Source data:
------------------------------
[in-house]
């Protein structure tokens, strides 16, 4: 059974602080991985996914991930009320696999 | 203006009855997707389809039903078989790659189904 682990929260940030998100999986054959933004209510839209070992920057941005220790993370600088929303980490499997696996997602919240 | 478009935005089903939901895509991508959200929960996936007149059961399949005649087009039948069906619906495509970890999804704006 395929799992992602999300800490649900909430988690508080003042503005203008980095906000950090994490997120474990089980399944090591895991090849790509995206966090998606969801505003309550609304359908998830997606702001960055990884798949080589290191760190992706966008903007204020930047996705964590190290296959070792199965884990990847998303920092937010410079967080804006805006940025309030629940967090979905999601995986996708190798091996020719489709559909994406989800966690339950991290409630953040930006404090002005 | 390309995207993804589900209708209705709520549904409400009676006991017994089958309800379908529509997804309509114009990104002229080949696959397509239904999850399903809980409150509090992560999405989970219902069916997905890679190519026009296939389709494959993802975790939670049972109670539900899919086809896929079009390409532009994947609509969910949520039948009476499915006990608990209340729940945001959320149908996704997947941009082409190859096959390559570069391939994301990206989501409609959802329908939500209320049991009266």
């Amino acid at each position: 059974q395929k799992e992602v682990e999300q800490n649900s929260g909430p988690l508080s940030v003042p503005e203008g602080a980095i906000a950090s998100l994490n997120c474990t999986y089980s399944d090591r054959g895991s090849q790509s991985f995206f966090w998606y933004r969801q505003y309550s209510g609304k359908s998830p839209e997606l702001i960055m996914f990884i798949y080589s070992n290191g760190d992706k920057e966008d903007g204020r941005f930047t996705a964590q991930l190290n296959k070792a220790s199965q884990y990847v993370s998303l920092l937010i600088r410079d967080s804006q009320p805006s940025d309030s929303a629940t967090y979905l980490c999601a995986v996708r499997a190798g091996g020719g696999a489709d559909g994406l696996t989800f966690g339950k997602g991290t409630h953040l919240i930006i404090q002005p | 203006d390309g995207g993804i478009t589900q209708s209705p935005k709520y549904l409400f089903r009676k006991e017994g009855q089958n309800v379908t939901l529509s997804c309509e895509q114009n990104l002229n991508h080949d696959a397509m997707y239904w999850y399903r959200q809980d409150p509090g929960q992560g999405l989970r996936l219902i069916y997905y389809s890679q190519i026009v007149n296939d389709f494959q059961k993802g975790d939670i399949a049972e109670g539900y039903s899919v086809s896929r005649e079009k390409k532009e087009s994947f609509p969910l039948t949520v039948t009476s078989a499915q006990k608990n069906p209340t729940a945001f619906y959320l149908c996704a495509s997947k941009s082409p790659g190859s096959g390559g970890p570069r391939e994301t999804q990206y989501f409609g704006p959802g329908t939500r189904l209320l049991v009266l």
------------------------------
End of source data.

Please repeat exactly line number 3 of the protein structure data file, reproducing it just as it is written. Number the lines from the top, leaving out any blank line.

């Amino acid at each position: 059974q395929k799992e992602v682990e999300q800490n649900s929260g909430p988690l508080s940030v003042p503005e203008g602080a980095i906000a950090s998100l994490n997120c474990t999986y089980s399944d090591r054959g895991s090849q790509s991985f995206f966090w998606y933004r969801q505003y309550s209510g609304k359908s998830p839209e997606l702001i960055m996914f990884i798949y080589s070992n290191g760190d992706k920057e966008d903007g204020r941005f930047t996705a964590q991930l190290n296959k070792a220790s199965q884990y990847v993370s998303l920092l937010i600088r410079d967080s804006q009320p805006s940025d309030s929303a629940t967090y979905l980490c999601a995986v996708r499997a190798g091996g020719g696999a489709d559909g994406l696996t989800f966690g339950k997602g991290t409630h953040l919240i930006i404090q002005p | 203006d390309g995207g993804i478009t589900q209708s209705p935005k709520y549904l409400f089903r009676k006991e017994g009855q089958n309800v379908t939901l529509s997804c309509e895509q114009n990104l002229n991508h080949d696959a397509m997707y239904w999850y399903r959200q809980d409150p509090g929960q992560g999405l989970r996936l219902i069916y997905y389809s890679q190519i026009v007149n296939d389709f494959q059961k993802g975790d939670i399949a049972e109670g539900y039903s899919v086809s896929r005649e079009k390409k532009e087009s994947f609509p969910l039948t949520v039948t009476s078989a499915q006990k608990n069906p209340t729940a945001f619906y959320l149908c996704a495509s997947k941009s082409p790659g190859s096959g390559g970890p570069r391939e994301t999804q990206y989501f409609g704006p959802g329908t939500r189904l209320l049991v009266l």